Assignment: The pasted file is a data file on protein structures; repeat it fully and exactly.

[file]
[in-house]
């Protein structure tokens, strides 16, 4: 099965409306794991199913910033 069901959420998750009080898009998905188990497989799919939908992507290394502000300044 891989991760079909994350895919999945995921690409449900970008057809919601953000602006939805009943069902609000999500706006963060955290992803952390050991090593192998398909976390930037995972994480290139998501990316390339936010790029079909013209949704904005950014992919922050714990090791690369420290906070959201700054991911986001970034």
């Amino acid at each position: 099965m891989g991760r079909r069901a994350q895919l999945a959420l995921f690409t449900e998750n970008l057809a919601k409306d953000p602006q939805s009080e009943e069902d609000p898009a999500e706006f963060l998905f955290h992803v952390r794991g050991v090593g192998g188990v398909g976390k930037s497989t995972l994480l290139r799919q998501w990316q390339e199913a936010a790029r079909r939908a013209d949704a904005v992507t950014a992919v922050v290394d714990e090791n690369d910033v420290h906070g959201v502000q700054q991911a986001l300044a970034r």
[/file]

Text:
[in-house]
């Protein structure tokens, strides 16, 4: 099965409306794991199913910033 069901959420998750009080898009998905188990497989799919939908992507290394502000300044 891989991760079909994350895919999945995921690409449900970008057809919601953000602006939805009943069902609000999500706006963060955290992803952390050991090593192998398909976390930037995972994480290139998501990316390339936010790029079909013209949704904005950014992919922050714990090791690369420290906070959201700054991911986001970034």
């Amino acid at each position: 099965m891989g991760r079909r069901a994350q895919l999945a959420l995921f690409t449900e998750n970008l057809a919601k409306d953000p602006q939805s009080e009943e069902d609000p898009a999500e706006f963060l998905f955290h992803v952390r794991g050991v090593g192998g188990v398909g976390k930037s497989t995972l994480l290139r799919q998501w990316q390339e199913a936010a790029r079909r939908a013209d949704a904005v992507t950014a992919v922050v290394d714990e090791n690369d910033v420290h906070g959201v502000q700054q991911a986001l300044a970034r």